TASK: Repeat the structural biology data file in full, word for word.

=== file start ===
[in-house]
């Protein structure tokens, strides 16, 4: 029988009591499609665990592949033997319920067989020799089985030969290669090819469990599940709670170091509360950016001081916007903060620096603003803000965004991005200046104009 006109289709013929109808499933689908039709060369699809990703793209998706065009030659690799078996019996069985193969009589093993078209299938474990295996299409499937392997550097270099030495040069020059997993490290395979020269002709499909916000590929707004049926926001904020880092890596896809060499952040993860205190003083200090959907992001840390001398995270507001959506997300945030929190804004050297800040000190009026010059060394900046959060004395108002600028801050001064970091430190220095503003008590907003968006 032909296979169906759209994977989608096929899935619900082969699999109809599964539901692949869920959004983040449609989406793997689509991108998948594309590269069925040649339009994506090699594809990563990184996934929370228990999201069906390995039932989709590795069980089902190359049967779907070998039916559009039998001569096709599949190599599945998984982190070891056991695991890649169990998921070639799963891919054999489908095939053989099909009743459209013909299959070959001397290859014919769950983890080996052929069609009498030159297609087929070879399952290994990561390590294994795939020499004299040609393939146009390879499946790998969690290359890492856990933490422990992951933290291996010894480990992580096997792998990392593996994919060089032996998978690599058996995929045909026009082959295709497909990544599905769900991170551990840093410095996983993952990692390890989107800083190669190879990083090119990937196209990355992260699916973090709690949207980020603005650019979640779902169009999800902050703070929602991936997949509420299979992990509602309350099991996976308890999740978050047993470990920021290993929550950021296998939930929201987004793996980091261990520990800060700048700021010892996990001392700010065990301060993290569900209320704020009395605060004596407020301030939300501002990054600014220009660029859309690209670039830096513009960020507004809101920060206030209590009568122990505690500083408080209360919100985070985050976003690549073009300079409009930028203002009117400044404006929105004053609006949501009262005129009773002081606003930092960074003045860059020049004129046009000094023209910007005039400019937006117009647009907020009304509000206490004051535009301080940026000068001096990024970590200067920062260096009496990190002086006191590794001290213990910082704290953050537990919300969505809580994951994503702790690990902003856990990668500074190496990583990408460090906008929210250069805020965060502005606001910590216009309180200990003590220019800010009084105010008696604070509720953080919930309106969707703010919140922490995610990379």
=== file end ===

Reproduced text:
[in-house]
């Protein structure tokens, strides 16, 4: 029988009591499609665990592949033997319920067989020799089985030969290669090819469990599940709670170091509360950016001081916007903060620096603003803000965004991005200046104009 006109289709013929109808499933689908039709060369699809990703793209998706065009030659690799078996019996069985193969009589093993078209299938474990295996299409499937392997550097270099030495040069020059997993490290395979020269002709499909916000590929707004049926926001904020880092890596896809060499952040993860205190003083200090959907992001840390001398995270507001959506997300945030929190804004050297800040000190009026010059060394900046959060004395108002600028801050001064970091430190220095503003008590907003968006 032909296979169906759209994977989608096929899935619900082969699999109809599964539901692949869920959004983040449609989406793997689509991108998948594309590269069925040649339009994506090699594809990563990184996934929370228990999201069906390995039932989709590795069980089902190359049967779907070998039916559009039998001569096709599949190599599945998984982190070891056991695991890649169990998921070639799963891919054999489908095939053989099909009743459209013909299959070959001397290859014919769950983890080996052929069609009498030159297609087929070879399952290994990561390590294994795939020499004299040609393939146009390879499946790998969690290359890492856990933490422990992951933290291996010894480990992580096997792998990392593996994919060089032996998978690599058996995929045909026009082959295709497909990544599905769900991170551990840093410095996983993952990692390890989107800083190669190879990083090119990937196209990355992260699916973090709690949207980020603005650019979640779902169009999800902050703070929602991936997949509420299979992990509602309350099991996976308890999740978050047993470990920021290993929550950021296998939930929201987004793996980091261990520990800060700048700021010892996990001392700010065990301060993290569900209320704020009395605060004596407020301030939300501002990054600014220009660029859309690209670039830096513009960020507004809101920060206030209590009568122990505690500083408080209360919100985070985050976003690549073009300079409009930028203002009117400044404006929105004053609006949501009262005129009773002081606003930092960074003045860059020049004129046009000094023209910007005039400019937006117009647009907020009304509000206490004051535009301080940026000068001096990024970590200067920062260096009496990190002086006191590794001290213990910082704290953050537990919300969505809580994951994503702790690990902003856990990668500074190496990583990408460090906008929210250069805020965060502005606001910590216009309180200990003590220019800010009084105010008696604070509720953080919930309106969707703010919140922490995610990379």